Perhaps we're so easily fascinated with the industry because many of us periodically relinquish control of our lives to airlines and their crews. At any given time, the market seems to be juggling two or three major airline stories.

For the past few months, we've witnessed the intrigue of U.S. Airways' (NYSE:LCC) quest to buy bankrupt Delta (OTC BB: DALRQ.PK), the latter's effort to emerge from bankruptcy on its own, and the marginally interesting bankruptcy saga of Northwest (OTC BB: NWACQ.PK). But last week, an even more interesting rumor began to circulate.

BusinessWeek magazine was the first to report that investment banking firm Goldman Sachs (NYSE:GS) and British Airways (NYSE:BAB) were teaming up to circle Texas-based AMR (NYSE:AMR), better known as American Airlines, with an acquisition in mind.

While anything is possible in this era of rampant private equity activity, a purchase of a U.S.-based airline by a foreign carrier seems highly unlikely. First, the federal government prohibits foreign entities from owning more than 25% of a U.S. carrier. There's also AMR's $18 billion in debt, which might prove daunting to any potential acquirer. Last but not least, there are the company's labor issues, including its current negotiations with its 12,000-strong pilots union. The union is seeking to recoup its share of the $1.6 billion in annual pay and benefit cuts made four years ago to save the carrier from bankruptcy. Though I still consider American somewhat attractive in an era of sliding fuel prices, I'd deem any talk of a takeover at American greatly exaggerated.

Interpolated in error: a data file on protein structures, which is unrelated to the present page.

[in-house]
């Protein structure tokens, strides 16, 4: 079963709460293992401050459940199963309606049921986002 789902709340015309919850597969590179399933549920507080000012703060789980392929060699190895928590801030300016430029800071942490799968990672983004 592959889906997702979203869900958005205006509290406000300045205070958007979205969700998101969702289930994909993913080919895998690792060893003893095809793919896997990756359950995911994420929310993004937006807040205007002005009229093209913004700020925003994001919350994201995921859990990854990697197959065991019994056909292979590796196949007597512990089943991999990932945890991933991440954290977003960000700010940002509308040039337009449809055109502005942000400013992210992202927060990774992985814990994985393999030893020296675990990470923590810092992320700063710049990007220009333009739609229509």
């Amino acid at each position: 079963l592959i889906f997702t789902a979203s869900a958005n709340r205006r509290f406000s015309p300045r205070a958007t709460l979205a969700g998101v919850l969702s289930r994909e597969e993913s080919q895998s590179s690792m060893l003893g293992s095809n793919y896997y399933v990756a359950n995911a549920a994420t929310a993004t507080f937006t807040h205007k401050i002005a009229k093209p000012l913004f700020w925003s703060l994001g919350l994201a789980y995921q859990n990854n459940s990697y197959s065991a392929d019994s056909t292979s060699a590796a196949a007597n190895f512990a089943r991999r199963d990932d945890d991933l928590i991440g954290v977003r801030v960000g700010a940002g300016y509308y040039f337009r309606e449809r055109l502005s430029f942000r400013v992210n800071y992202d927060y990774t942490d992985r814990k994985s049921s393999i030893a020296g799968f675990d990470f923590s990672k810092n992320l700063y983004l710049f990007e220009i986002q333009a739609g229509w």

While rumors fly about American, Delta recently reported that it achieved an operating profit for 2006, the first time it's done so since 2000. It now appears that its committee of unsecured creditors supports its reorganization plan, which is likely to receive bankruptcy court approval in late April, paving the way for Delta's emergence as a stand-alone carrier. Delta weathered a pair of hostile offers from U.S. Airways before the would-be acquirer rescinded its final $9.8 billion bid on Feb. 1.

Meanwhile, JetBlue (NASDAQ:JBLU) is licking its wounds after a midweek meltdown left passengers sitting in its airplanes for as long as 10 hours, thanks to blizzard conditions in the nation's Northeast. On Tuesday, following the long weekend, the low-cost carrier's shares opened more than 7% below their Friday close, as management attempted to define a plan to deal with future weather emergencies.

Despite labor concerns, I'd encourage Fools to give American and United Airlines (NASDAQ:UAUA) a look, at the very least. Of course, given the trading patterns of the major airlines, bear in mind that my interest in them is inversely related to the price of crude oil.

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Fool contributor David Lee Smith does not own shares in any of the companies mentioned. He welcomes your comments or questions. The Fool's disclosure policy is flying high.